We're on earth – there's no cure for that

August 2, 2006

It seemed oddly synchronistic to come across this Guardian interview (and photo) with Adam Philips after my last entry

When Adam Phillips’ American publishers were planning a US edition of his book Going Sane, they insisted on giving it an upbeat subtitle. The idea drove him, if not insane, then to distraction. “The woman at the publishers said to me: ‘How about Maps of Happiness.’ I thought she was joking, so I said: ‘How about Maps Against Happiness?’ And she said: “I don’t think so. Against is such a negative word.’
The proposed subtitle rankled because Phillips is against guidebooks to happiness. “A culture that is obsessed with happiness must really be in despair, mustn’t it? Otherwise why would anybody be bothered about it at all?” asks the psychoanalyst, closing his eyes as he does repeatedly during the interview when he wants to clinch a thought, and then leaning forward to put his head in his hands. “It’s become a preoccupation because there’s so much unhappiness. The idea that if you just reiterate the word enough and we’ll all cheer up is preposterous.

Oh I wanted to clap and cheer when I read that. Philips is railing against the instant-fix, one-size-fits-all approach to being perfect, happy, sorted – call it what you will. I, like him, believe that you can only be happy if you are able to experience the darker side of life – I mean – how would you know what happiness was if you couldn’t relate to not happy? And if we don’t attend to not-happy then happy is merely a myth that can never be realised in real life. Consulting and coaching must attend to the “nots” in a meaningful way. Simply glossing over them won’t work and the energy expended (particularly on change projects) will be wasted.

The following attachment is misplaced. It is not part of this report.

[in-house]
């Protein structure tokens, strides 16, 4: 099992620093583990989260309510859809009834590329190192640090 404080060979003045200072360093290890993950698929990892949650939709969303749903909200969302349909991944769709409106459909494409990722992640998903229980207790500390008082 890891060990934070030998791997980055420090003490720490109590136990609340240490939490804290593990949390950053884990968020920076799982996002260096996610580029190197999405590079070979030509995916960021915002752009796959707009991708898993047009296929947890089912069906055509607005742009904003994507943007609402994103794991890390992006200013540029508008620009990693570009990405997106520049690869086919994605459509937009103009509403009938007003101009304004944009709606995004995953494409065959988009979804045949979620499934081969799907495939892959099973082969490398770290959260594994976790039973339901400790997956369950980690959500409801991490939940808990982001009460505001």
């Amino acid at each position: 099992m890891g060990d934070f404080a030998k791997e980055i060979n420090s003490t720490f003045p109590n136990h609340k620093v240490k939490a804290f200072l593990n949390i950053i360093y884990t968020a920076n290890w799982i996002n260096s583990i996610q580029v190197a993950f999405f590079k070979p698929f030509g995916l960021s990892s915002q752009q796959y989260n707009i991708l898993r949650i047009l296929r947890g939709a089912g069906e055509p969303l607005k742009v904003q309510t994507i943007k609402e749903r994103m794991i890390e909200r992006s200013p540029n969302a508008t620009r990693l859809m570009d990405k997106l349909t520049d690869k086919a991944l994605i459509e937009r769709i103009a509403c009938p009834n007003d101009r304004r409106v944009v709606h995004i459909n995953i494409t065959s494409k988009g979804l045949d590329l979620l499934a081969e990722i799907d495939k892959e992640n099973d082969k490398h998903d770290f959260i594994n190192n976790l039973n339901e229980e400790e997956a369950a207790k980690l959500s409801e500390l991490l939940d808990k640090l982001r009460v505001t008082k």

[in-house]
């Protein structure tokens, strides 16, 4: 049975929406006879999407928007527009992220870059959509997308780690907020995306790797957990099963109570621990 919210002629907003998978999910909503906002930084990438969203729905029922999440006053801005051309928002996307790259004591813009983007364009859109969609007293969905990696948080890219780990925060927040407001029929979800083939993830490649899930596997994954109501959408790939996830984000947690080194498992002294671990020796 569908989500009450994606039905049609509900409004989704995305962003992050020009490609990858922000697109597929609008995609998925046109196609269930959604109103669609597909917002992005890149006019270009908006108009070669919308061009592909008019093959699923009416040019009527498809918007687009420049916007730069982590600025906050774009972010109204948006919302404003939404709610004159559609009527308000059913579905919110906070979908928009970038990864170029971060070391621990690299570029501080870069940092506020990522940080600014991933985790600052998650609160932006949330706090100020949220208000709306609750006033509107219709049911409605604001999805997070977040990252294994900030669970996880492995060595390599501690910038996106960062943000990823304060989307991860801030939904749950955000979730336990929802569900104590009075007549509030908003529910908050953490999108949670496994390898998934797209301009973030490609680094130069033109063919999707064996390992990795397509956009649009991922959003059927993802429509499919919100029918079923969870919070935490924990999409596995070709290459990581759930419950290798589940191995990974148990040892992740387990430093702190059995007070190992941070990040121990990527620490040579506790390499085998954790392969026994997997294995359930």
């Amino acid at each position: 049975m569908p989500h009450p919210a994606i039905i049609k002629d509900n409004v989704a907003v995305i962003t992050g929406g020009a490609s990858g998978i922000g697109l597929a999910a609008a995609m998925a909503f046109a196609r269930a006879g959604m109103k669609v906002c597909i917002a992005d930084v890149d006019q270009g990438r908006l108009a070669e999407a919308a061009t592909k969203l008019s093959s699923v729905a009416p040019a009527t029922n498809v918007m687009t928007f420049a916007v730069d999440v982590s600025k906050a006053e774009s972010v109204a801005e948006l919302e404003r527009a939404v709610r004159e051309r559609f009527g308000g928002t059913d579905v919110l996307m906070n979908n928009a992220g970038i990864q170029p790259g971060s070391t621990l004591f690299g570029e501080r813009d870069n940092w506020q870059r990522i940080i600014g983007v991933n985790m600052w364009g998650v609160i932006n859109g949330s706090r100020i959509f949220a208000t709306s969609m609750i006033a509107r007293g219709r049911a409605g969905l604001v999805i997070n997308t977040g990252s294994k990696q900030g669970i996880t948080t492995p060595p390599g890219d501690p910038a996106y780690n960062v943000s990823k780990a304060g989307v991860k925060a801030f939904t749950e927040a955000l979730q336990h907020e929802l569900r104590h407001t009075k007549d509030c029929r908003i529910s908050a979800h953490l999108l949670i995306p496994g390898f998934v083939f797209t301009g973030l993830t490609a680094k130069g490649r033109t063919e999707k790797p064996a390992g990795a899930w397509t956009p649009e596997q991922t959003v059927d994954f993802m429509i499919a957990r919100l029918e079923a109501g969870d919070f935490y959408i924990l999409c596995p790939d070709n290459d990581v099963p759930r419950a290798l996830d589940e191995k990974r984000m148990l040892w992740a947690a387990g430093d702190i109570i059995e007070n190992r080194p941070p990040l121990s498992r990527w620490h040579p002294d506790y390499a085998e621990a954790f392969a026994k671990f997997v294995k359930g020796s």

Is he saying suffering is necessary to the examined life? No: suffering is not essential. It’s just unavoidable. All forms of sufferings are bad but some are unavoidable. We need to come to terms with them or be able to bear them.

And on the current craze for books on happiness he has this to add:

I’ve looked at them. They seem to me to be the problem rather than the solution.

We’ve got to move out of seeing things in such stark polarities – Adams is merely saying that our ability to be happy, be fulfilled is as a direct result of our being able to handle happiness, unhappiness and all that comes in between. Life isn’t one or the other – it’s both.

It’s like [Beckett’s play] Endgame: ‘We’re on Earth. There’s no cure for that.

Hat tip:Mind Hacks

3 People reacted on this

  1. Buddha’s four noble truths:
    1. There is suffering
    2. The cause of suffering is attachment
    3. There is freedom from suffering
    4. The path of freedom is the noble eightfold path: right view, right intention, right speech, right action, right livelihood, right effort, right mindfulness, right concentration.
    It’s a s simple as that!
    More here

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